Dick Grieg biked from block to block in his neighborhood, slipping 140 flyers in front doors. The flyers urged neighbors to “support responsible development” ahead of an upcoming town and county meeting on a nearby affordable housing project.

The project proposes to build 12 to 16 units of deed-restricted housing for Teton County workers at 440 W. Kelly. Housing officials say the area has long been slated for more tightly-packed housing, but neighbors say that density threatens the character of the neighborhood.

The town and county purchased the 0.31-acre Kelly Avenue property in January for $1.7 million, and then solicited developers to build a new housing project, asking for a minimum of 15 units. The property is the first experiment in a new town zone, NH-1, created in the summer of 2018 to encourage multifamily workforce housing.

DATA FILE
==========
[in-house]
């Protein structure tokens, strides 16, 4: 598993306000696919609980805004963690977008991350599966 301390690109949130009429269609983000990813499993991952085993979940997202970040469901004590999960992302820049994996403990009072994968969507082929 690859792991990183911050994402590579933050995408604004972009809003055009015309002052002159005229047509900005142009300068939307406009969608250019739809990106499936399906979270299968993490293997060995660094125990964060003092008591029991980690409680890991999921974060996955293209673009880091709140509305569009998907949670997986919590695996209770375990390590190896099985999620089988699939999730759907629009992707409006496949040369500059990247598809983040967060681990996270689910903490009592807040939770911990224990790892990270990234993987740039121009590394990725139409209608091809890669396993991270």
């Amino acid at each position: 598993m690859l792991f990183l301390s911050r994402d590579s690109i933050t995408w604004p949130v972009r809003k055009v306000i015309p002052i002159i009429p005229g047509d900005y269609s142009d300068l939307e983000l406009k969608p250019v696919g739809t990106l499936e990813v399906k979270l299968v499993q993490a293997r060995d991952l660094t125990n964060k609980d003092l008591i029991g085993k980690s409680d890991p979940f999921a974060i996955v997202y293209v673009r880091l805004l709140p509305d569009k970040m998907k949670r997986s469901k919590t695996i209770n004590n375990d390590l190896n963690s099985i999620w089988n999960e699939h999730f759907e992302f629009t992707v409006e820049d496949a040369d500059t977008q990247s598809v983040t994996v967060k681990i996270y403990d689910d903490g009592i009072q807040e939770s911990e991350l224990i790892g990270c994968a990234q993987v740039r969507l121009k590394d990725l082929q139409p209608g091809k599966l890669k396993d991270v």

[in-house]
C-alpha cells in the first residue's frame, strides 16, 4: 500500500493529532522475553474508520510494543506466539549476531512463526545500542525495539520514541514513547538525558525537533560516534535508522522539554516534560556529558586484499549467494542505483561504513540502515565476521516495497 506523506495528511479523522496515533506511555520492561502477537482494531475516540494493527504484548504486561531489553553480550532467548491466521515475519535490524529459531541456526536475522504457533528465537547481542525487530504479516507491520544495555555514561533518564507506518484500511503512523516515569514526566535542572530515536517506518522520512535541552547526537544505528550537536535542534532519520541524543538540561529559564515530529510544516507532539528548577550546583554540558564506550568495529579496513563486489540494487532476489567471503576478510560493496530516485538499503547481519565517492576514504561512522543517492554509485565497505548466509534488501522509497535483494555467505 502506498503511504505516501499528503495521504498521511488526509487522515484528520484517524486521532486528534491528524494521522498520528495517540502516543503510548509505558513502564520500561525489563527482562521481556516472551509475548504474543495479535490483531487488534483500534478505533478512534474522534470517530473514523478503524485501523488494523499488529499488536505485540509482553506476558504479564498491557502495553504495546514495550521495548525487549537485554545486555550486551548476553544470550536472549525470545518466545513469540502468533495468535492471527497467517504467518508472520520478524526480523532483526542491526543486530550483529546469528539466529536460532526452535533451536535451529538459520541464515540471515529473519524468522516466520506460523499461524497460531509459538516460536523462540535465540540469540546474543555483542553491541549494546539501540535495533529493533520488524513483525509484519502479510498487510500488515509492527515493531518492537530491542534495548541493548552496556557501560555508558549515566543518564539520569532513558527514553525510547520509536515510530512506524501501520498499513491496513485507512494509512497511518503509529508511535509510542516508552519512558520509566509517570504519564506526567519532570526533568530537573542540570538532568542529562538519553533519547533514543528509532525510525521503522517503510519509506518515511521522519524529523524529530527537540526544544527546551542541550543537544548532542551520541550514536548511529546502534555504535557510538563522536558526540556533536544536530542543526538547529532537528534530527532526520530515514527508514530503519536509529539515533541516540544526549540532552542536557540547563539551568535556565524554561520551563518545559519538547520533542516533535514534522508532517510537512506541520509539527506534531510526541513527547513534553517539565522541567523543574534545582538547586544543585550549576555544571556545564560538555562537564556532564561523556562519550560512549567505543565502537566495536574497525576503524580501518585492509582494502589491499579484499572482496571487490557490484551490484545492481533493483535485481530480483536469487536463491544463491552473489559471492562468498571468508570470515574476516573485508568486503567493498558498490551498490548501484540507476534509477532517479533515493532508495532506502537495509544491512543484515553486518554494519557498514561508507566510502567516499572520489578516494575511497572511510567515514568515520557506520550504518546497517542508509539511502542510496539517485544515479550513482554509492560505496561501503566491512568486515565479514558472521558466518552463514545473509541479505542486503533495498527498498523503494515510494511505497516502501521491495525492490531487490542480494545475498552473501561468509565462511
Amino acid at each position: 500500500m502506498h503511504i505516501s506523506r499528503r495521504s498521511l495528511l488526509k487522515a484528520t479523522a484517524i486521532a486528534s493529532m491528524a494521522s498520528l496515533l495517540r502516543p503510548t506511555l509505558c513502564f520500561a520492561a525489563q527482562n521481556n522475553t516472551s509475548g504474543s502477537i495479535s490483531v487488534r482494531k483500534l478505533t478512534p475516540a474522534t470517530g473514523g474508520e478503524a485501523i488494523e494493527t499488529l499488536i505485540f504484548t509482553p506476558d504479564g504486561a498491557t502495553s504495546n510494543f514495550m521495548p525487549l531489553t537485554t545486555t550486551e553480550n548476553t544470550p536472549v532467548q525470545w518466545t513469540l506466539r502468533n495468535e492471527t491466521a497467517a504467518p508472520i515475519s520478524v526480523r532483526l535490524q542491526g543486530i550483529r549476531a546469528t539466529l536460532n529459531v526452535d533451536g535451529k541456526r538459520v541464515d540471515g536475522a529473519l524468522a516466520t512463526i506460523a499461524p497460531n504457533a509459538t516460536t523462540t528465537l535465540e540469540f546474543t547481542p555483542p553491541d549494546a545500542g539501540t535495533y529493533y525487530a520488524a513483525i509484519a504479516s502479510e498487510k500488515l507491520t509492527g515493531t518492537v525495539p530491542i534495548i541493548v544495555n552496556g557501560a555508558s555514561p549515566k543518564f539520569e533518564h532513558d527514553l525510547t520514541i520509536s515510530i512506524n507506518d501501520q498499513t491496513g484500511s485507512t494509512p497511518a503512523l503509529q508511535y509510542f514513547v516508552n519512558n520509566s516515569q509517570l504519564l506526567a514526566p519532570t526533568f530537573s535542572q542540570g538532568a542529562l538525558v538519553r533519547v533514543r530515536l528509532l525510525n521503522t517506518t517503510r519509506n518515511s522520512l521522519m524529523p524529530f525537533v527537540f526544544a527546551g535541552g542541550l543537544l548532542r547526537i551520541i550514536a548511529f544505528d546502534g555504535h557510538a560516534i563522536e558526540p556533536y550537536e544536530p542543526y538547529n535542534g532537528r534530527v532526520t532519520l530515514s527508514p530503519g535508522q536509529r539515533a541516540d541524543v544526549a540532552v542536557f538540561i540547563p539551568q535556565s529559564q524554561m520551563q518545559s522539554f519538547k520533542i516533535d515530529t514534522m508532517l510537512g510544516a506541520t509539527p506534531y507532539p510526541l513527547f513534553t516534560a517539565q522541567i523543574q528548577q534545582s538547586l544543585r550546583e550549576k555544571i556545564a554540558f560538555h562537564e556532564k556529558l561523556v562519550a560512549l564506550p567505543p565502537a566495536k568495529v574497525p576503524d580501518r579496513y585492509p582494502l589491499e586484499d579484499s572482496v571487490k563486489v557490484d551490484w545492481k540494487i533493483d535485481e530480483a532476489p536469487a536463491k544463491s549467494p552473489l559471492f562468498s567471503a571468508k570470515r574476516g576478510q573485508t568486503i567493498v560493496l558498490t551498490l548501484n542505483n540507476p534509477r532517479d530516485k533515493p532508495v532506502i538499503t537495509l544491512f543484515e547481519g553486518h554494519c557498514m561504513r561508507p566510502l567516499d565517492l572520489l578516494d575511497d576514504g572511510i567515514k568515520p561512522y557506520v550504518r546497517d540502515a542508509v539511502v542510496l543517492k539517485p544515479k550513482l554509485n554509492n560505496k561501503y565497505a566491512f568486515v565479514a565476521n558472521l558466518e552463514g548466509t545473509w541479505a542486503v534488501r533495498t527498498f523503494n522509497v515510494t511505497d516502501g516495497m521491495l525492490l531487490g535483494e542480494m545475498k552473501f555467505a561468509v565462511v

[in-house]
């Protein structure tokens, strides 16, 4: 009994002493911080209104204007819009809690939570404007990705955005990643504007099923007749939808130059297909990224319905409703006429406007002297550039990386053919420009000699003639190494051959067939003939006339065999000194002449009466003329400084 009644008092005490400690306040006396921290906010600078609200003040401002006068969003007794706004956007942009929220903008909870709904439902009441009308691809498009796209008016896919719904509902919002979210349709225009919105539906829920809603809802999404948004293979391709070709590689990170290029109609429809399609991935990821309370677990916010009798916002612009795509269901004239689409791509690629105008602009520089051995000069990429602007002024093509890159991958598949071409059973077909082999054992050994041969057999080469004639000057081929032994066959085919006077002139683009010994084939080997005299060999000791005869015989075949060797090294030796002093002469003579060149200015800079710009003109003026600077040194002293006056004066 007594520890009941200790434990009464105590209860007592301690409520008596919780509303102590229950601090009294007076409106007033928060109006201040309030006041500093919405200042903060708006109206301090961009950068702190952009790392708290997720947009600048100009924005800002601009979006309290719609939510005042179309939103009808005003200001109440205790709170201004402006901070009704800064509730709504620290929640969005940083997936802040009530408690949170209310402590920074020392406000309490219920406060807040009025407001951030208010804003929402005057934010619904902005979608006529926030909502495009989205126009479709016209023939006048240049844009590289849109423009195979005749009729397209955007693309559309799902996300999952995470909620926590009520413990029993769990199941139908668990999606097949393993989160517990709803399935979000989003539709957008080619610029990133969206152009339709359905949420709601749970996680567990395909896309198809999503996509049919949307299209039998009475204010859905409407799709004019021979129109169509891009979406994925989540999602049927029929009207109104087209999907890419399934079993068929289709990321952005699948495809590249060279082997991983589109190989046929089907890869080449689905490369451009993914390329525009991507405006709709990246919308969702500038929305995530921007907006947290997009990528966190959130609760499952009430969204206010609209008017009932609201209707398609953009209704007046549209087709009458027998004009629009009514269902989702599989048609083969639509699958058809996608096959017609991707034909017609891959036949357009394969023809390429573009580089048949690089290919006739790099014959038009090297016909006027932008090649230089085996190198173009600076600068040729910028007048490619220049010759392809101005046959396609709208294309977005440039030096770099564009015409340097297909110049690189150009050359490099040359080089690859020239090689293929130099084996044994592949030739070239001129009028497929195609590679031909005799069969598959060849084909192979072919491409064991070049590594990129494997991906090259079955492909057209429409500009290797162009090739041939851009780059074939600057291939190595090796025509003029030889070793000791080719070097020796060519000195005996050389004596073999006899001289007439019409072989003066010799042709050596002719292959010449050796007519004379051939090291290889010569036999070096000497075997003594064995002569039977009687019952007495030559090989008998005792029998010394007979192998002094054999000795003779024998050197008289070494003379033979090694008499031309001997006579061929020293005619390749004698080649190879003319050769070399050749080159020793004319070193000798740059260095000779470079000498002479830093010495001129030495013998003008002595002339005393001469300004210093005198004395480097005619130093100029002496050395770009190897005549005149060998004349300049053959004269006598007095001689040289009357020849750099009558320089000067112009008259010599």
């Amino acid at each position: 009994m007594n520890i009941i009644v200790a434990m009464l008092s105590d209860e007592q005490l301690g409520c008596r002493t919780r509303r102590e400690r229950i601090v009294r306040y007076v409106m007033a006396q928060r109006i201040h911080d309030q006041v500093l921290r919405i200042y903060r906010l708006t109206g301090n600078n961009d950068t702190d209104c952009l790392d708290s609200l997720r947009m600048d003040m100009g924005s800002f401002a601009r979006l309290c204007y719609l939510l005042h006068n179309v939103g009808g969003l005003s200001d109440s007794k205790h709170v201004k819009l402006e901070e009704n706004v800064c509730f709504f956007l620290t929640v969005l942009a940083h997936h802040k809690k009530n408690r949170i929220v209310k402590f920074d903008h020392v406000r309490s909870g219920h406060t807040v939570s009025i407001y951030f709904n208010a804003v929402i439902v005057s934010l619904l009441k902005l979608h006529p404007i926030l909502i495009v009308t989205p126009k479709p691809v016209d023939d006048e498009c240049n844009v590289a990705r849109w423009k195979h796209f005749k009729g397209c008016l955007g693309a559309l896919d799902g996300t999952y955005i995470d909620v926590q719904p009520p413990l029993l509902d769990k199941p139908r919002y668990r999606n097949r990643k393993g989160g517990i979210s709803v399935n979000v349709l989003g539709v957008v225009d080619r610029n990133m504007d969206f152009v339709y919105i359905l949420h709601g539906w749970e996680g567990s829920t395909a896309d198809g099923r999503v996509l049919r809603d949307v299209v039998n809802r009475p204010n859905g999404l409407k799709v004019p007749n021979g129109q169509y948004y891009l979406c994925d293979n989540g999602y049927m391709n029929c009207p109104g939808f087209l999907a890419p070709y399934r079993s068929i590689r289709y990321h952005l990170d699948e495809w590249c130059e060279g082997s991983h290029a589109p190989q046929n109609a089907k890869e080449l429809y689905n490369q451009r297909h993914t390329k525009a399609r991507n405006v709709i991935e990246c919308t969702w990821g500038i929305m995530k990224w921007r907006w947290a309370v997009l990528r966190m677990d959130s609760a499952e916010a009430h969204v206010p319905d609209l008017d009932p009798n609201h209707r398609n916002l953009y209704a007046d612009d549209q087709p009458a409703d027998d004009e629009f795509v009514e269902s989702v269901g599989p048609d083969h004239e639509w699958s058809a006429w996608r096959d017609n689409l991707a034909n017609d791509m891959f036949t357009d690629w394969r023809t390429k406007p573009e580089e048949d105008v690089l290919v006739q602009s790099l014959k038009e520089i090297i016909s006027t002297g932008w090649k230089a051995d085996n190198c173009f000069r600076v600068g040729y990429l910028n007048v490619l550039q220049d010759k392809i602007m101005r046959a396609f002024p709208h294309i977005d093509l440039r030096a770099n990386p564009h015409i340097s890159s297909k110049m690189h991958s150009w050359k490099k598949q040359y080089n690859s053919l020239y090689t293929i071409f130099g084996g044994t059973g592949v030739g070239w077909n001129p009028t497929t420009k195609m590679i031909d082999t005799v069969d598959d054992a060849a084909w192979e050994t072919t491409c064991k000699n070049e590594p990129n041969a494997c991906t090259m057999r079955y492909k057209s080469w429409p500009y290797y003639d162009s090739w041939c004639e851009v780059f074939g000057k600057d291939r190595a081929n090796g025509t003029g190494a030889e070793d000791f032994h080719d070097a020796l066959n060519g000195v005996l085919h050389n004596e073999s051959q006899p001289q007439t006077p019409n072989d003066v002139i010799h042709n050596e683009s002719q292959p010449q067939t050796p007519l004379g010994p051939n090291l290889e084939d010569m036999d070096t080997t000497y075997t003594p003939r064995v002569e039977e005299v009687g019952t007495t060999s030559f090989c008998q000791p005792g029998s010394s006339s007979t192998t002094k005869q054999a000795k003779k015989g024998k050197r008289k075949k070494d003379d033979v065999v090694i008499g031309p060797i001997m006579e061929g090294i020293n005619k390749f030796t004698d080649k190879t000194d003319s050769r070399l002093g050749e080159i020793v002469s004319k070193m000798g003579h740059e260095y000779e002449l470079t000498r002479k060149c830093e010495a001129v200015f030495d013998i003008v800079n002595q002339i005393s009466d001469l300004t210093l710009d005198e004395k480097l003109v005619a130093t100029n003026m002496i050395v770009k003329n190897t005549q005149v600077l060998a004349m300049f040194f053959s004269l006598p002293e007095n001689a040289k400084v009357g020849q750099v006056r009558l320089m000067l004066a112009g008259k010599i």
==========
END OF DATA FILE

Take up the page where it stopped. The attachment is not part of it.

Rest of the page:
At the request of town and county elected officials, developer groups J. Roller Development and Tack Development drafted two new designs to lessen the impact on the neighborhood, but neighbors say the density is still too much.

“It’s not gonna work here,” neighbor Chris May said. “We have high traffic, and we have wildlife in the neighborhood, and it’s gonna add that many more cars and people and congestion.”

Instead, neighbors are pushing for six to eight townhome-style units.

Tack designer Ruben Caldwell said both redesigns aim to address worries about high density by reducing and breaking up the scale of the building, locating parking in back so that the Kelly-facing facade of the building is all habitable space, and adding a shared roof deck. These elements aim to improve the “streetscape.”